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Re: role="presentation"

From: Jesper Tverskov <jesper@tverskov.dk>
Date: Thu, 14 May 2015 09:57:47 +0200
Message-ID: <CAAuwN4FMxDRmpb1k6wbwf2v8OcRgcLLD4yKbynr1-GAFHa--7g@mail.gmail.com>
To: Jonathan Avila <jon.avila@ssbbartgroup.com>, w3c-wai-ig@w3.org
Thank you Jonathan for this lovely CHESS example.

If we markup a snapshot situation of a CHESS game in a table, we even
have proper column headers and row headers for the 64 cells.

I don't think we can find just one person saying that this CHESS table
is a data table in the conventional sense of a train time table or a
data table of sport results.

But what happens if we put in role="presentation"? The content of the
table becomes meaningless in a screen reader. If we regard the CHESS
table as a true data table, users of screen readers get a very rich
interface of navigation and the content becomes easy to understand.

In this CHESS table example, the use or not use of role="presentation"
has dramatic consequences. If we use it the screen reader gets
nothing, if we don't the screen reader gets it all.

In my opinion role="presentation" should not be used mechanically just
because a table is for design or doesn't look exactly like a
conventional data table.

When it comes to tables, the design/data divide is often irrelevant.
Any table should be regarded as a true data table no matter how weird,
if it provides a much richer and easy to understand interface for the
screen reader.

Users of screen readers are just as hopeless or clever as I am. They
are so used to millions of bad design tables not using
role=presentation, that my use of such "not exactly a data table"
doesn't stick out.

On the contrary. The will regard my solution as a not 100% correct but
a natural use of a table because it contains rich relationships
brought alive by pretending it is data table.

Cheers
Jesper



On Wed, May 13, 2015 at 2:38 PM, Jonathan Avila
<jon.avila@ssbbartgroup.com> wrote:
>> . It is certainly interesting, and a part of the whole "what is a data table" question that doesn't seem to have a really clear answer
>
> I also think the idea is very interesting as there could be edge cases where it has merit.  One semi related scenario is graphical builder type applications where you can drag and drop/cut and paste objects into an area to create something.  I've been examining using a grid role potentially without headers to provide some semantic location such as coordinates for these generic types of objects.  Similar things could be done with games I suppose such as checkers or chess where you would have row and column coordinates but it is not tabular data as we traditionally consider it.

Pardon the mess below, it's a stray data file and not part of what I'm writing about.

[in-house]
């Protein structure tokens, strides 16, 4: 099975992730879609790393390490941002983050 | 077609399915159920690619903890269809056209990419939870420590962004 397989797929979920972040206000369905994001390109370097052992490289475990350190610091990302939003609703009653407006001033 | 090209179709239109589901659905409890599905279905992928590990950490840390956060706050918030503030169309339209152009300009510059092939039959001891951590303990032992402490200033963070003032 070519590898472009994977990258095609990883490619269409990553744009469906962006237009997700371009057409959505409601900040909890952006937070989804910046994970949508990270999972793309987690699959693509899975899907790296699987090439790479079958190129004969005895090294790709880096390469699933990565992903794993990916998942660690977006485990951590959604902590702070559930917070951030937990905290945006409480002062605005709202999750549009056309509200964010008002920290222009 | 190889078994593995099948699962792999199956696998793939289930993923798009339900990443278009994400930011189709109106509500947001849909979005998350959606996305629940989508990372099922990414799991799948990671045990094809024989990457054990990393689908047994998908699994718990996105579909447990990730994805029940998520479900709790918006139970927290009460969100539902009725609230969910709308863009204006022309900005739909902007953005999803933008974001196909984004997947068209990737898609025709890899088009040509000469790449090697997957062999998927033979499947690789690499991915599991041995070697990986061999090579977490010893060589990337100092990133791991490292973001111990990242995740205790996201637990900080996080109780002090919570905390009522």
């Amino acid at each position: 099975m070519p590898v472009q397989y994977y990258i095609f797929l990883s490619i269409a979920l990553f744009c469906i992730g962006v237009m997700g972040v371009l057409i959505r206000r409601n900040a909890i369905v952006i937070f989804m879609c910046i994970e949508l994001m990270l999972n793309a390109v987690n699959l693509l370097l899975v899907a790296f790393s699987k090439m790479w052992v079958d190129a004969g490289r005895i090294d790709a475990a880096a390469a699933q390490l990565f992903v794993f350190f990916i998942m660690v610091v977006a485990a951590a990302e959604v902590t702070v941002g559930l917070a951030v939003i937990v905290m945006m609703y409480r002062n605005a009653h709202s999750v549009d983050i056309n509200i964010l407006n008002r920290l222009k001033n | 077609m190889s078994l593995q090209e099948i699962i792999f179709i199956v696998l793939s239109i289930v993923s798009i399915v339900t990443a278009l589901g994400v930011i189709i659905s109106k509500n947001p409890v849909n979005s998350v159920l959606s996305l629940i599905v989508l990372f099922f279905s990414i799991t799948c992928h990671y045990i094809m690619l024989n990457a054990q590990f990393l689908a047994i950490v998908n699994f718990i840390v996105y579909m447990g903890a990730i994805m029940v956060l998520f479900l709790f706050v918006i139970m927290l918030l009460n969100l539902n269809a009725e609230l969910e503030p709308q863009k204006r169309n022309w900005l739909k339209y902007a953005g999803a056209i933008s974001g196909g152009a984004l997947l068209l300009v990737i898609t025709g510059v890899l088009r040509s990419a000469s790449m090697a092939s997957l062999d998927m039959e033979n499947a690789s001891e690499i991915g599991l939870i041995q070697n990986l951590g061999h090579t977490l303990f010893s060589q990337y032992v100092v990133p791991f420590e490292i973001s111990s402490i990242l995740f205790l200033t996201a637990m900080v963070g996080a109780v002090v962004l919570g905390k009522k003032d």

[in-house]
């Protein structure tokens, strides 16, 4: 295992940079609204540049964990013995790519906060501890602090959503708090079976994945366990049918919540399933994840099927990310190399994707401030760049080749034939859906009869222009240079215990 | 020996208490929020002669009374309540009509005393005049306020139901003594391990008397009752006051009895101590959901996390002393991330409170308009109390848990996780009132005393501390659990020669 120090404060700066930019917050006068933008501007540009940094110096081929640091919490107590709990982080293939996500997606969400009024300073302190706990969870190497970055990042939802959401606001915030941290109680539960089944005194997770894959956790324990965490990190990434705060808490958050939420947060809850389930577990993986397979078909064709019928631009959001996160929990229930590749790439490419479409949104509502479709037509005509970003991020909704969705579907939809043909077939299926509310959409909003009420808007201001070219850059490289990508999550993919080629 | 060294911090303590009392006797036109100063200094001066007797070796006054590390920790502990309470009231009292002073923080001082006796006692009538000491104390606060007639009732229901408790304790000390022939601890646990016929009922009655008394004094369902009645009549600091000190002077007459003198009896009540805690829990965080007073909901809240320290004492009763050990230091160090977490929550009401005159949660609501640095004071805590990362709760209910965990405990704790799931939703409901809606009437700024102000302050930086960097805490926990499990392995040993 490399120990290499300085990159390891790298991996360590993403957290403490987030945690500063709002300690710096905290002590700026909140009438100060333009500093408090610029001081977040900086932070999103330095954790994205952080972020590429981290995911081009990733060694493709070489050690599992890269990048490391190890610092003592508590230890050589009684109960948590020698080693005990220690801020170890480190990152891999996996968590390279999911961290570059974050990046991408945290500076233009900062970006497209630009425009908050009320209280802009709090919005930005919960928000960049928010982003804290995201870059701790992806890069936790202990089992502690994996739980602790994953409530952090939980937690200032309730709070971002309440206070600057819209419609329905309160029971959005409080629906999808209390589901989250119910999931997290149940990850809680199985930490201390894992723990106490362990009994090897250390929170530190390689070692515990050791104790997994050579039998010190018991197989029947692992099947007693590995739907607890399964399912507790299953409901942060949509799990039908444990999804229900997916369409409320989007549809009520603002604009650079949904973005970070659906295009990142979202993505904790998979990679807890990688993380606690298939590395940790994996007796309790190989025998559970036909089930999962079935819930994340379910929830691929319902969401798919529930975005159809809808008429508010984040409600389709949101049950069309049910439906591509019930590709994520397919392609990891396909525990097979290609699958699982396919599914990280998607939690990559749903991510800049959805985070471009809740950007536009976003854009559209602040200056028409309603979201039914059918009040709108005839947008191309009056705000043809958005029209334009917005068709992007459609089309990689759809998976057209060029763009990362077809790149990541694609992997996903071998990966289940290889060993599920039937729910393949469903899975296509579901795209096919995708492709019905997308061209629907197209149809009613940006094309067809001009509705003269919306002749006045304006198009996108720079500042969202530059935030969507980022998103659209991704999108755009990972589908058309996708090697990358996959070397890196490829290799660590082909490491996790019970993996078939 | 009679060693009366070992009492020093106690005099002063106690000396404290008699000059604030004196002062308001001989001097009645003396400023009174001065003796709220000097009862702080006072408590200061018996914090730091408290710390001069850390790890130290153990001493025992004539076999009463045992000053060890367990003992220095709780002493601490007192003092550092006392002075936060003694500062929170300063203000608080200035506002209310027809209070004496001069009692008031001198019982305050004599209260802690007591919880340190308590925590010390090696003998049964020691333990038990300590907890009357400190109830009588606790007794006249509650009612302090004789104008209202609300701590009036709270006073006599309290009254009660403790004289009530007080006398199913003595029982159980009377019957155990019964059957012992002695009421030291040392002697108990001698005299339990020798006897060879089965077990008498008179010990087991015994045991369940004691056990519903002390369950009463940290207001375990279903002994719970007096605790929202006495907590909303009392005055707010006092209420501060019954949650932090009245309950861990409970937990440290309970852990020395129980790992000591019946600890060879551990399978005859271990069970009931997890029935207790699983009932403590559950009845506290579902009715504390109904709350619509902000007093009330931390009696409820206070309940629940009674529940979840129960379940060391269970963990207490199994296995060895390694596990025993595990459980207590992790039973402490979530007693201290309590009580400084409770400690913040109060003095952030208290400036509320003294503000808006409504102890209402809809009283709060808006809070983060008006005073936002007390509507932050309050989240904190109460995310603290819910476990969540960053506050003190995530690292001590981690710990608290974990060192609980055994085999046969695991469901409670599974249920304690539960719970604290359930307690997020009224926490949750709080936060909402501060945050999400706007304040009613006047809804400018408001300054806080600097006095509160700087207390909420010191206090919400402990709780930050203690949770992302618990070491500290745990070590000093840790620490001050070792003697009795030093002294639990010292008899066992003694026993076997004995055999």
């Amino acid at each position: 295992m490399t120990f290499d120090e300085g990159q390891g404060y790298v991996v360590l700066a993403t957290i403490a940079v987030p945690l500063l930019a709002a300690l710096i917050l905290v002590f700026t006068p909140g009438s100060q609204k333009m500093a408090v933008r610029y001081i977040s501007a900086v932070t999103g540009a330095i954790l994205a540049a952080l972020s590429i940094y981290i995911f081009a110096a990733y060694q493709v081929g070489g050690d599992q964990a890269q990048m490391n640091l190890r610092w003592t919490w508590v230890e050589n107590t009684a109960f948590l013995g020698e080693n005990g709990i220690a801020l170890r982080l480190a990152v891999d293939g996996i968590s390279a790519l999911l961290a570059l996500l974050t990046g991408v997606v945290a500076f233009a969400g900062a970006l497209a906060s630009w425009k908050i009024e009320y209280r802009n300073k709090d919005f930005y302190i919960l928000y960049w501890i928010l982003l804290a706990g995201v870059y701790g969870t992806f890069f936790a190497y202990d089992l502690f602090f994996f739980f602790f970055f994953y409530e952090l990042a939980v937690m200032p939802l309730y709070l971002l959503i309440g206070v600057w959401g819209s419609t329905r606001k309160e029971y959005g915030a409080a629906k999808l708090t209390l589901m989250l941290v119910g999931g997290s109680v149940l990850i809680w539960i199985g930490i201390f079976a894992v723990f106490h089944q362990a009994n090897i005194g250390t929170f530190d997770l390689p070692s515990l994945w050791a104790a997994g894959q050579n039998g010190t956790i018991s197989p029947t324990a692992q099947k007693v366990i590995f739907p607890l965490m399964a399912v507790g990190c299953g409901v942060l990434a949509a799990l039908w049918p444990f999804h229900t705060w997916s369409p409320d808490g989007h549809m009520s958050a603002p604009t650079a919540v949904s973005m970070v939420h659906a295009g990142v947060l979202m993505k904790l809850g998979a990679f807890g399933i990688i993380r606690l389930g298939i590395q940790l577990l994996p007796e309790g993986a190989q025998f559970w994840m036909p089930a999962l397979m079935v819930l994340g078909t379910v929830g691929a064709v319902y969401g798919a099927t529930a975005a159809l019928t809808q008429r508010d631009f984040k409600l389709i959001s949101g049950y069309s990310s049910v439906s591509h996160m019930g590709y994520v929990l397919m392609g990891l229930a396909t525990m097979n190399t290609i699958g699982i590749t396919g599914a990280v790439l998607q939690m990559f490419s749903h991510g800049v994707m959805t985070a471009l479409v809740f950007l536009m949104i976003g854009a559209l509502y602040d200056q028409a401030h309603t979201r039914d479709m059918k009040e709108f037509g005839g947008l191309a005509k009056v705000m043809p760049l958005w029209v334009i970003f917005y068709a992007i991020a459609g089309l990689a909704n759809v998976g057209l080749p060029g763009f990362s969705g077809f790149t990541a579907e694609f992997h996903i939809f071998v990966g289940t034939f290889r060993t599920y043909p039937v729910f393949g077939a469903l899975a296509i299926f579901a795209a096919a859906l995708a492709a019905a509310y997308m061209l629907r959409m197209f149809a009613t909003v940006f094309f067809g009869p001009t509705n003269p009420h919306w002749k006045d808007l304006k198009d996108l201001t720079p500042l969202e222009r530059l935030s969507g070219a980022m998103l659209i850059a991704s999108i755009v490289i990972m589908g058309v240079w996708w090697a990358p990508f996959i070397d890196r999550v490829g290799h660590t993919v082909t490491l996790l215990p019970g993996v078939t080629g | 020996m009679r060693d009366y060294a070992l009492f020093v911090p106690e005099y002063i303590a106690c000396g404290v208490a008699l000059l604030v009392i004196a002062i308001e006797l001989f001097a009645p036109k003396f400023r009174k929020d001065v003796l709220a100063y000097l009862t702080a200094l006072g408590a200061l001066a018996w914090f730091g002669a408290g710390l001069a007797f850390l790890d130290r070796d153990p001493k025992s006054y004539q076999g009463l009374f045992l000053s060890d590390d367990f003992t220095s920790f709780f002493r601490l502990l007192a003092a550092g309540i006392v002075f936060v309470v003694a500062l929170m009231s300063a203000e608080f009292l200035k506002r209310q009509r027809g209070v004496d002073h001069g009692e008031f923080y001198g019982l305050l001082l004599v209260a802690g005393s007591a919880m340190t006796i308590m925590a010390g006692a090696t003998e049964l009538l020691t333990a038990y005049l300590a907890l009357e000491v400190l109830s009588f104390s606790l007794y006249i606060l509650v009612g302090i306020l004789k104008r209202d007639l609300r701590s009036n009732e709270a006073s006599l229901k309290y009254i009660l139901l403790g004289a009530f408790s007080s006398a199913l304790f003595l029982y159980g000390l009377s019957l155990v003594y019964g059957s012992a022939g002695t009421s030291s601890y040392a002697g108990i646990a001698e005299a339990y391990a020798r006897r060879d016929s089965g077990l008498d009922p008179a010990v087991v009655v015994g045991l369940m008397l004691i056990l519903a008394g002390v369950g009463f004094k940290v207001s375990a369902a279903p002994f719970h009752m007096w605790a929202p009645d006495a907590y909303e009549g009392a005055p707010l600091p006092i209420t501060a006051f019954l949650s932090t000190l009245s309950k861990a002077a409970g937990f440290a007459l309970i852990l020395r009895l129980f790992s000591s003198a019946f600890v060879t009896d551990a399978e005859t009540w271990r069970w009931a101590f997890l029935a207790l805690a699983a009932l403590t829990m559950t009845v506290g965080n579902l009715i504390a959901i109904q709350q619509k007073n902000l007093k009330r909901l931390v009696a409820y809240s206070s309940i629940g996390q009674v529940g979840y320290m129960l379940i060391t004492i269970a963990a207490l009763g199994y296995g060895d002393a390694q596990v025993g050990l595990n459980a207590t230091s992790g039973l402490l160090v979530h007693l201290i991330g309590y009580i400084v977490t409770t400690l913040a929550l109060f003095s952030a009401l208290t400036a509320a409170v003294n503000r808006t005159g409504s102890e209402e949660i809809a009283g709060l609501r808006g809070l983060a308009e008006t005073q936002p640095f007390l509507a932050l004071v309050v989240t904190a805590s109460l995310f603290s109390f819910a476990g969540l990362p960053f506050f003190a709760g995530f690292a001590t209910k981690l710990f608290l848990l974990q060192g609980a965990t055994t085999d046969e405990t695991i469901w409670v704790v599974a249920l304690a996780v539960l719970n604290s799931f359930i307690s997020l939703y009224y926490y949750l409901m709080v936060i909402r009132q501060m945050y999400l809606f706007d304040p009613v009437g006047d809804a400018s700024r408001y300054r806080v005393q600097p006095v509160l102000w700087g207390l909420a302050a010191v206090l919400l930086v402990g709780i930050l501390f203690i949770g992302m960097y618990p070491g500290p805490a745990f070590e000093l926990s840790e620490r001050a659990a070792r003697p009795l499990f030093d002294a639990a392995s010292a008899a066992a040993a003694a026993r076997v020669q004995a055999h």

>
> Jonathan
>
> --
> Jonathan Avila
> Chief Accessibility Officer
> SSB BART Group
> jon.avila@ssbbartgroup.com
> Phone 703.637.8957
> Follow us: Facebook | Twitter | LinkedIn | Blog | Newsletter
>
>
> -----Original Message-----
> From: chaals@yandex-team.ru [mailto:chaals@yandex-team.ru]
> Sent: Tuesday, May 12, 2015 7:03 PM
> To: Jesper Tverskov; w3c-wai-ig@w3.org
> Subject: Re: role="presentation"
>
> 12.05.2015, 10:42, "Jesper Tverskov" <jesper@tverskov.dk>:
> ...
>> I would like to hear, if you agree, that we should always do what is
>> the most accessible, not just follow guidelines in a formalistic
>> manner.
>
> I think it is hard to imagine someone disagreeing and maintaining a lot of respect, without very careful reasoning.
>
> But the problem comes with the details. What works for one or two groups of users really well can cause serious problems for a different group. Knowing when to deviate from the common approach is, I think, much more difficult than it seems...
>
> Knowing how to double down, achieving both what you wanted but didn't find in the "standard approach" while not throwing that away, is part of the real art in what we try to do.
>
> I'm still pondering your specific case - in part because I have had very little time to reflect. It is certainly interesting, and a part of the whole "what is a data table" question that doesn't seem to have a really clear answer…
>
> cheers
>
> Chaals
>
> --
> Charles McCathie Nevile - web standards - CTO Office, Yandex chaals@yandex-team.ru - - - Find more at http://yandex.com
>
Received on Thursday, 14 May 2015 07:58:16 UTC

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